"The amount of money being spent seems to be way out of line with what's expected of a public agency with limited resources," said retired King County Superior Court Judge Terry Carroll. Carroll, who cast the lone vote against hiring the consultants, said the board needs to be more open-minded about nearby development.

"I think we've got to be a good neighbor and compromise and focus on what's best for the overall community," he said. "This is not the Space Needle. It's a ballpark."

Smith's campaign

Smith, in his campaign, has scrutinized PFD records and shared them with reporters to emphasize what he views as extraordinary efforts to block his plan.

He has also created a Web site touting the benefits of squeezing office and residential buildings onto his site. He argues that stadium-area land is better used for jobs, housing and entertainment than parking.

Even as Smith was fighting for zoning changes that would allow his proposed development, he was negotiating to sell some of his 7.8 acres near Safeco to the state Department of Transportation for work on the Alaskan Way Viaduct replacement project.

Smith and the state closed a deal last week. The state paid $29 million to buy 3.75 acres on the west side of Smith's property. The state will lease the eastern half of Smith's land for at least four years and pay more than $8 million in rent during that period.

Some of the land the state bought will be used for a new, wider Highway 99, which will be at street level in the area. The rest will be used to stage construction and relocate utilities.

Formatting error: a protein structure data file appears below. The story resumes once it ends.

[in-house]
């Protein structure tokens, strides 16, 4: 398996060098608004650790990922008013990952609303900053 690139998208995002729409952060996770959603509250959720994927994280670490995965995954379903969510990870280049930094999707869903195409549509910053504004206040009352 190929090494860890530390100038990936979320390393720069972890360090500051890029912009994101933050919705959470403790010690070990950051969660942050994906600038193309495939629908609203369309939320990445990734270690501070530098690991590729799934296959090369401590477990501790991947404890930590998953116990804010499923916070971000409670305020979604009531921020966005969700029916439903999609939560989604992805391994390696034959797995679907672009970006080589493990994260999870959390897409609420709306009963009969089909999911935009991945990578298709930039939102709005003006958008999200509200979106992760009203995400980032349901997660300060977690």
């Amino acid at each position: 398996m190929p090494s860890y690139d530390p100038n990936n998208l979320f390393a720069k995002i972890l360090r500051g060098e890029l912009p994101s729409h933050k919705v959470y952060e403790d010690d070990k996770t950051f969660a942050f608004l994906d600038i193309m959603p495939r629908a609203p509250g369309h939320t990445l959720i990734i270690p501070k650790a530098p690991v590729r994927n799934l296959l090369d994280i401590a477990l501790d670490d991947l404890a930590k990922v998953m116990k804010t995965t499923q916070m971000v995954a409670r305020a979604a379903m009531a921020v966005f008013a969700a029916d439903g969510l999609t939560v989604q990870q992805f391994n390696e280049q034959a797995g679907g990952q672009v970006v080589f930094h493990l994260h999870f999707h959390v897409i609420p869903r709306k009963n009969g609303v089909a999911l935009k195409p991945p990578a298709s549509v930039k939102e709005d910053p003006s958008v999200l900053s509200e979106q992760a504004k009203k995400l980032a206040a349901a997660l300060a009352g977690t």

PFD documents suggest that a potential zoning change for Smith's property could have driven up its value and given Smith a "windfall profit."

But the state did not appear to overpay. In coming up with a market value for the land, state appraisals gave more weight to the current zoning than proposed zoning changes. The state paid $175 per square foot for the 3.75 acres it bought, roughly comparable to similar sales in the area.

Smith said he still wants to develop the east side of his property — the strip closest to the ballpark — after the state is done with it.

Gaitán said the PFD welcomes new development near Safeco. The board just wants city officials to consider how new neighbors might damage views and add to traffic.

"The board is in favor of the mayor's proposal to increase density. The question is where and when and how do you do that in a wise and thoughtful way."

Bob Young: 206-464-2174 or byoung@seattletimes.com